Why do advertising people persist in believing impossible things?
Alice laughed. 'There's no use trying,' she said 'one can't believe impossible things'.
'I daresay you haven't had much practice,' said the Queen. 'When I was your age, I always did it for half-an-hour a day. Why, sometimes I've believed as many as six impossible things before breakfast.
- 'Through The Looking Glass,' by Lewis Carroll
Alice wouldn't last long in advertising, but the White Queen could easily head up an agency, or a marketing department. The industry depends on believing impossible things. Saatchi & Saatchi even has the words 'Nothing is Impossible' carved into the steps leading up to its entrance. Permission to believe anything and everything you want.
When we worked in that very building, the then executive creative director of Digitas, Sav Evangelou, told us he spent most of his time trying to stop clients demanding banner ads. Like Alice, he couldn't make himself believe the impossible – that a digital display ad would produce any results worth having. The clients, however, believed they would, and insisted on buying them. They wouldn't get the microscopic response rates everyone else had to put up with, and when they did, they shrugged and said they believed it was all good for their brands. Somehow.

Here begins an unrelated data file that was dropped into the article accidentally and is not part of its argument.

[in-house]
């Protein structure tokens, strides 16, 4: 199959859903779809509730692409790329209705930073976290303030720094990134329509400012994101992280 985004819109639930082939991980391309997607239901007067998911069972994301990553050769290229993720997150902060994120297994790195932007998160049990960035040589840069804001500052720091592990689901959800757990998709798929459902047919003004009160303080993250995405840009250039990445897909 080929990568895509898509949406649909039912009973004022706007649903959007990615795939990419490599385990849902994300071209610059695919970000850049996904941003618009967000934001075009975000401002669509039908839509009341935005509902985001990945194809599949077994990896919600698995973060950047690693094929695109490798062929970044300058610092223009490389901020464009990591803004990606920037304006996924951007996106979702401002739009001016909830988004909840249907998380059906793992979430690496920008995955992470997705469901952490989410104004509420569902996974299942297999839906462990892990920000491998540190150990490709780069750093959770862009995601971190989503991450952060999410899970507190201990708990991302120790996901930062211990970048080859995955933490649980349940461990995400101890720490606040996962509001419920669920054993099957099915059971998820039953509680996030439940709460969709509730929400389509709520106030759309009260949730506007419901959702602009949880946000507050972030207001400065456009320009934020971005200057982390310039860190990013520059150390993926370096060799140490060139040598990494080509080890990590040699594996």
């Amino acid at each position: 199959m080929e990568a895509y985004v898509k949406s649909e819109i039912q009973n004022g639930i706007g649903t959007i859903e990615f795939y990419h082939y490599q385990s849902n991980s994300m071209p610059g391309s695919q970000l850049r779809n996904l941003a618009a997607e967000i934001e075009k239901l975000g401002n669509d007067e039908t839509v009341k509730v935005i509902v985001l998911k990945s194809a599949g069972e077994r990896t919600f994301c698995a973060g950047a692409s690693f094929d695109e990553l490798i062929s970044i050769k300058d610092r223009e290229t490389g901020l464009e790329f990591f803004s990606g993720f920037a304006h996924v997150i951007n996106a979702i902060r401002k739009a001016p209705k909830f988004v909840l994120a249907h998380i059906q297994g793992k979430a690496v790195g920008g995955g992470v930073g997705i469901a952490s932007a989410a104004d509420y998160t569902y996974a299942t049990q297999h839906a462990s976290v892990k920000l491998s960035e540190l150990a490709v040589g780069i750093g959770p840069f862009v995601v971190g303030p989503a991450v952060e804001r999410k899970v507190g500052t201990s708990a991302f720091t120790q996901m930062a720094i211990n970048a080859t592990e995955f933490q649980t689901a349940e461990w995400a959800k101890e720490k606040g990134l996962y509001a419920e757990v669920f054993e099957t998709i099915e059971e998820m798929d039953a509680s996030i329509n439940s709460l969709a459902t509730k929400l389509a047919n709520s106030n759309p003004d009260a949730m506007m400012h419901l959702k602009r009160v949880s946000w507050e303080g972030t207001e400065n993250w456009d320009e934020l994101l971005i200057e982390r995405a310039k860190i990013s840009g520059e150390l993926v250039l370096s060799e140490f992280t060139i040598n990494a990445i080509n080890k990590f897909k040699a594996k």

Now, in a perfect storm, we hear wailing and gnashing of teeth because everyone's fired up an ad blocker on their browsers, while over in the blue corner the head of a large media agency has come clean (anonymously, so not all that clean) and admitted the whole digital ad thing's a vast waste of money, and going programmatic is 'polishing a turd.'